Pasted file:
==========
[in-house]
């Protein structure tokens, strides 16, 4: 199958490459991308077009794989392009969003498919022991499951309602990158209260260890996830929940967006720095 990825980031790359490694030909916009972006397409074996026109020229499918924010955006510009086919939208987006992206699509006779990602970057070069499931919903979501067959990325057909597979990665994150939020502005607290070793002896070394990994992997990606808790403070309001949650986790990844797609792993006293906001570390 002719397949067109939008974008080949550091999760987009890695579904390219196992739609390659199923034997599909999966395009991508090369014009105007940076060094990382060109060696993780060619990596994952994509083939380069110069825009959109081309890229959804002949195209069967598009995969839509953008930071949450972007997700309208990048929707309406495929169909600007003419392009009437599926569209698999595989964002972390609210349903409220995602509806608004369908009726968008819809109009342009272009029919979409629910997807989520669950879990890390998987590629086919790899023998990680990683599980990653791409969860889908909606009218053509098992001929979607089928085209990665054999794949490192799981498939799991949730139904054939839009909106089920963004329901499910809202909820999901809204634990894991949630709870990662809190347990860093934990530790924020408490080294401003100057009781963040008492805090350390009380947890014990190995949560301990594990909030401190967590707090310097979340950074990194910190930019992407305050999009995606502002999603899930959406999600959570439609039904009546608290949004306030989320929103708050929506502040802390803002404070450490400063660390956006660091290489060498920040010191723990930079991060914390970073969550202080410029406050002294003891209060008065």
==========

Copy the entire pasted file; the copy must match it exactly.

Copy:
[in-house]
């Protein structure tokens, strides 16, 4: 199958490459991308077009794989392009969003498919022991499951309602990158209260260890996830929940967006720095 990825980031790359490694030909916009972006397409074996026109020229499918924010955006510009086919939208987006992206699509006779990602970057070069499931919903979501067959990325057909597979990665994150939020502005607290070793002896070394990994992997990606808790403070309001949650986790990844797609792993006293906001570390 002719397949067109939008974008080949550091999760987009890695579904390219196992739609390659199923034997599909999966395009991508090369014009105007940076060094990382060109060696993780060619990596994952994509083939380069110069825009959109081309890229959804002949195209069967598009995969839509953008930071949450972007997700309208990048929707309406495929169909600007003419392009009437599926569209698999595989964002972390609210349903409220995602509806608004369908009726968008819809109009342009272009029919979409629910997807989520669950879990890390998987590629086919790899023998990680990683599980990653791409969860889908909606009218053509098992001929979607089928085209990665054999794949490192799981498939799991949730139904054939839009909106089920963004329901499910809202909820999901809204634990894991949630709870990662809190347990860093934990530790924020408490080294401003100057009781963040008492805090350390009380947890014990190995949560301990594990909030401190967590707090310097979340950074990194910190930019992407305050999009995606502002999603899930959406999600959570439609039904009546608290949004306030989320929103708050929506502040802390803002404070450490400063660390956006660091290489060498920040010191723990930079991060914390970073969550202080410029406050002294003891209060008065």